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Retail Law Advisor

The Evolution of the Shopping Experience: Heard at ICSC Dealmaking 2014

Posted in Retail

Despite a terrible Nor’Easter that hit the first day of the conference, nearly 9,000 attendees – a record-breaking number and 26% increase over 2013 – joined the International Council of Shopping Centers (ICSC) for the 2014 Dealmaking Conference at the new venue, the Jacob K. Javits Center in New York. With a larger, better laid-out conference space and many participants displaying shiny new booths, conference attendees enjoyed the increased networking space and then settled in to hear from industry experts on what trends are impacting the industry.

Donald Trump, the keynote speaker, set up the crowd with the following soundbite that made its rounds on Twitter throughout the conference: “… to be successful in your chosen occupation you need to love what you do.” All it took was one lap around the exhibit hall to see the level of engagement and focus from all participants, including developers, retailers and the myriad of service providers. This year, we came away from ICSC with a few interesting observations, as follows:

A Very Good Year, According to Predictions

The important holiday shopping season, often viewed as an indicator for the upcoming year, trends upward. According to ICSC, the season starts earlier and earlier and is projected this year to hit 4% growth over last year. This year, 35% of shoppers started before Halloween and by Black Friday, 86% of shoppers had completed at least part of their shopping. Analysts believe based on consumer habits, we have nearly returned to pre-recession levels.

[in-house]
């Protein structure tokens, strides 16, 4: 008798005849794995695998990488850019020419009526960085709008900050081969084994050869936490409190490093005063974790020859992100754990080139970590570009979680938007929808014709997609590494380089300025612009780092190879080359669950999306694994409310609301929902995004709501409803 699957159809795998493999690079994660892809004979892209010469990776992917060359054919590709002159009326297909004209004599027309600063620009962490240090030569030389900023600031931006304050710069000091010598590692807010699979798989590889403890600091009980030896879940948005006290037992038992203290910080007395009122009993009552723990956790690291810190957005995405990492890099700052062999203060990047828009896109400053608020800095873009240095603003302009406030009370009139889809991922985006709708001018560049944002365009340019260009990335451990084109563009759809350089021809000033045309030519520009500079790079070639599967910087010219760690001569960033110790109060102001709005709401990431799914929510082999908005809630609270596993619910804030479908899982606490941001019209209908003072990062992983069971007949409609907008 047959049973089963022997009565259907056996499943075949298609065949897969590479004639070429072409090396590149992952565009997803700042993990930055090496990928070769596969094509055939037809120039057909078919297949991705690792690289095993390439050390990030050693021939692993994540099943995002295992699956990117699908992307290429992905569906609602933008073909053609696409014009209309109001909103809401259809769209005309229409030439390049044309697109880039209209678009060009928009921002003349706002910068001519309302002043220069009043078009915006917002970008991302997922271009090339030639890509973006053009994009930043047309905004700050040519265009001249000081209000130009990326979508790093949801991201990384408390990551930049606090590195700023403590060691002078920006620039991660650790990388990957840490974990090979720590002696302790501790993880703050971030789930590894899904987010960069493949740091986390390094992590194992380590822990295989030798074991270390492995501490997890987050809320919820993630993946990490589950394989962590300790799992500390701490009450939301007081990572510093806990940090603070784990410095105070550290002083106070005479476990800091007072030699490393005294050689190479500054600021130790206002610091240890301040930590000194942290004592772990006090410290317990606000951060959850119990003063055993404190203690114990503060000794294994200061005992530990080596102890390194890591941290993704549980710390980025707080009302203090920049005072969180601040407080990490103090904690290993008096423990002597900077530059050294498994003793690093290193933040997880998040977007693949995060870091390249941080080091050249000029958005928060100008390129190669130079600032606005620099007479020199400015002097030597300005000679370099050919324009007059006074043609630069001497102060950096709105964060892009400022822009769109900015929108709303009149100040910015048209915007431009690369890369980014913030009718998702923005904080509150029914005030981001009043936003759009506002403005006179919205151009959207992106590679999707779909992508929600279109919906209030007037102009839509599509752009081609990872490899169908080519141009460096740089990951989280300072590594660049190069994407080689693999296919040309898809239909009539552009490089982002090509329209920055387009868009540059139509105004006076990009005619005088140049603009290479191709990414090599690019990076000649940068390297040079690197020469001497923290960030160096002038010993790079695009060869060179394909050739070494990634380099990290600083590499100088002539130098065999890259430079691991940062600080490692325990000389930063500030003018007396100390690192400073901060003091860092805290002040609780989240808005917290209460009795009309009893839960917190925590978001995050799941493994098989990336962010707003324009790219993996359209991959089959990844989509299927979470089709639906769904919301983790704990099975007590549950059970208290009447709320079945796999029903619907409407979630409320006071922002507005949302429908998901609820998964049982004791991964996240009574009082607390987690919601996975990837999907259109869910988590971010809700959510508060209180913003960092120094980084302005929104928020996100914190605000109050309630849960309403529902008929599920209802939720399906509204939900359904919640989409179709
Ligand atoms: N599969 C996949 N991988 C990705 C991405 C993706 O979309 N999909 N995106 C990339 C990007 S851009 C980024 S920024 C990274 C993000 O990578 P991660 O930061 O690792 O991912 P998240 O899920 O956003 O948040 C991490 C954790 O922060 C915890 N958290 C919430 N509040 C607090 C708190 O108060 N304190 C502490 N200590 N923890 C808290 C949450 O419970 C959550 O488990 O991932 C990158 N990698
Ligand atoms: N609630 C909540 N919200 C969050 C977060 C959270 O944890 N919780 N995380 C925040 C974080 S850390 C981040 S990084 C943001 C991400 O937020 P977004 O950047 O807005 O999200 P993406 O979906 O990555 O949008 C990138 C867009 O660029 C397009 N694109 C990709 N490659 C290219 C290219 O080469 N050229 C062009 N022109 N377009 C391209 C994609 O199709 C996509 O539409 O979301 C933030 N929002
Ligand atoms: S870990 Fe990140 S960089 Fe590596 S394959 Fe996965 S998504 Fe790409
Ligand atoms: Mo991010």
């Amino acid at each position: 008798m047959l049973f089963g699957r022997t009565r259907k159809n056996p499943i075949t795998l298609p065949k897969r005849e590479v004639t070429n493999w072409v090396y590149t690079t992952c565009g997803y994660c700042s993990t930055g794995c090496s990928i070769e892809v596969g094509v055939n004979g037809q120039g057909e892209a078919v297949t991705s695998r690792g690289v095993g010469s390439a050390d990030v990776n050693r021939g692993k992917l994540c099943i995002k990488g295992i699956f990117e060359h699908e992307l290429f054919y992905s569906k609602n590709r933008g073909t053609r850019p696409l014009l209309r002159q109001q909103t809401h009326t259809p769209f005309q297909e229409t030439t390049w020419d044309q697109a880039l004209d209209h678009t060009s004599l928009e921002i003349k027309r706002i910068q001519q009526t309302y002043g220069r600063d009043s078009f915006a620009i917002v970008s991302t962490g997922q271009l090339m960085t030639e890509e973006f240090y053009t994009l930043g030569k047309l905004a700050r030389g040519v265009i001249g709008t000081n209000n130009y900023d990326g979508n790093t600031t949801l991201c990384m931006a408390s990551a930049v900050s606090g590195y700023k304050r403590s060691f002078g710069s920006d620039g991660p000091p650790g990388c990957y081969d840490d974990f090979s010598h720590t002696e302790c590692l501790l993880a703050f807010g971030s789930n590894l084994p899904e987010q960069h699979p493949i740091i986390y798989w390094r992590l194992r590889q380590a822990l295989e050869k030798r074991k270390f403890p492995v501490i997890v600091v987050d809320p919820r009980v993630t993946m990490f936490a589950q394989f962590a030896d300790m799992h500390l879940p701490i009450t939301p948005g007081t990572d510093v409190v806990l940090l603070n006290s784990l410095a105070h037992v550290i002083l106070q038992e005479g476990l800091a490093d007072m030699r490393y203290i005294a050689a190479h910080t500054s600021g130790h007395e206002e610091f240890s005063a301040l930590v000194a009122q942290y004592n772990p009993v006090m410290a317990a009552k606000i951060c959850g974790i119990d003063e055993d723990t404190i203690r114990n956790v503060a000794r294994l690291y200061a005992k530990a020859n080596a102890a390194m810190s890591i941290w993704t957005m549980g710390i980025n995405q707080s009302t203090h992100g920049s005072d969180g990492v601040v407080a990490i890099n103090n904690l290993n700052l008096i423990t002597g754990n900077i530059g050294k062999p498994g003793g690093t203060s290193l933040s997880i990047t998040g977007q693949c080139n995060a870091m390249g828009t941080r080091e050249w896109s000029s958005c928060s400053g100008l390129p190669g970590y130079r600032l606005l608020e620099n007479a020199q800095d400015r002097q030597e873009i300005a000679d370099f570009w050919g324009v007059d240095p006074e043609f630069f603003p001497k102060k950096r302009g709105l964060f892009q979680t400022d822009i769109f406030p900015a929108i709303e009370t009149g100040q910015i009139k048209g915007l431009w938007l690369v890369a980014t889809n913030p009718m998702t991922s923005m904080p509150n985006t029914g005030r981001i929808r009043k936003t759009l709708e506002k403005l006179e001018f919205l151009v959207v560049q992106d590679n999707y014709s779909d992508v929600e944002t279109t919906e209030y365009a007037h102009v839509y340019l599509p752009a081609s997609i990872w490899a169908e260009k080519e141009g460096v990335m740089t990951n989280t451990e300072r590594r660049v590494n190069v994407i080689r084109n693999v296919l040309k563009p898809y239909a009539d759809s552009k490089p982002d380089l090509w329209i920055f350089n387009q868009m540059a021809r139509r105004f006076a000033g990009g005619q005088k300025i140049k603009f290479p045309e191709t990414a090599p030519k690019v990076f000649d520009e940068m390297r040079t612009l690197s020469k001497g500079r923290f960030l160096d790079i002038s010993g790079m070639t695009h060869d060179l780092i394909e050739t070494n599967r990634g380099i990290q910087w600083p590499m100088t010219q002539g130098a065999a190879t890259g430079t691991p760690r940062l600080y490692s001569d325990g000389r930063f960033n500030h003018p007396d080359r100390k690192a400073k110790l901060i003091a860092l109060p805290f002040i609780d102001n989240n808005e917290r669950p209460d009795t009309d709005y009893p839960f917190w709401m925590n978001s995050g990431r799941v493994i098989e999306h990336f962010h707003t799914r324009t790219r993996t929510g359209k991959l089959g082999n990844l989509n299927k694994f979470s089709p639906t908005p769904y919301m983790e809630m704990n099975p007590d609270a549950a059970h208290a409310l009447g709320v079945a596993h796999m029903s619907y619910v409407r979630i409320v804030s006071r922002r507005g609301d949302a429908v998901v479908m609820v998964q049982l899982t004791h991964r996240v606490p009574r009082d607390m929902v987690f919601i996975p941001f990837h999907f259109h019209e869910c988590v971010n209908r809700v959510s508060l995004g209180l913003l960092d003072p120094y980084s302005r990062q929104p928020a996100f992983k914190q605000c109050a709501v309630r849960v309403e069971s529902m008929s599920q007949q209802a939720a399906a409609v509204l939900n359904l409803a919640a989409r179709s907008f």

There’s also been a resurgence of traffic in leasing in the retail industry; last year’s tire-kicking has moved into next phase of execution as retailers get serious about expansion. During the economic turndown, discounters were typically the only anchor tenants shopping for space. Now, industry analysts are seeing more activity of this nature in the sporting/outdoor/lifestyle category.

The Evolution of the Consumer Experience

It was clear from hallway chatter and panel presentations that we are in the middle of a redefinition of the customer experience. Shoppers are active participants in their experiences, and they are, more than ever, driving some of the change. The retail cycle is changing, and analysts are seeing the typical holiday shopping season extending beyond traditional time boundaries of Black Friday to the end of December. Some retailers are seeing active “holiday” shoppers all the way through mid-January, which means stores will be working at the same pace for several weeks beyond the traditional slowdown to satisfy consumer demands. If this trend continues, shopping centers and their retail and hospitality tenants will need to maintain peak staffing and inventory levels for extended periods of time.

The ever-present debate over brick-and-mortar and e-commerce continued to make its way around the hallways. While it can be an impassioned debate, the consensus now is that technology enhances a shopper’s experience but does not necessarily replace it. Many now believe that the successful retailers will be those who embrace the omni channel experience. Whether it be e-retailers such as Bonobos or Warby Parker who move into the bricks-and-mortar world to enhance their virtual business or bricks-and-mortar retailers, such as discount store Dollar General and off-price clothing and housewares retailer TJ Maxx, who expand their presence online in order to enhance their traditional bricks-and mortar business, it’s all about providing the customer with multiple options to look, buy and strengthen their connection with the brand.

The customer experience does not stop with the retailer, however. Shopping center owners also realize that they must embrace this online experience in order to differentiate their centers from others and remain relevant. This means bringing entertainment and new, trendy restaurants to their properties but it also means investing in marketing technology to enhance the customer experience. Many shopping centers feature holiday e-mail and text campaigns to drive shoppers into the stores and manage various loyalty programs. Mobile apps are being developed to help shoppers navigate around the stores, toward available parking, and point them to flash sales at various stores during their visits.

What’s Hot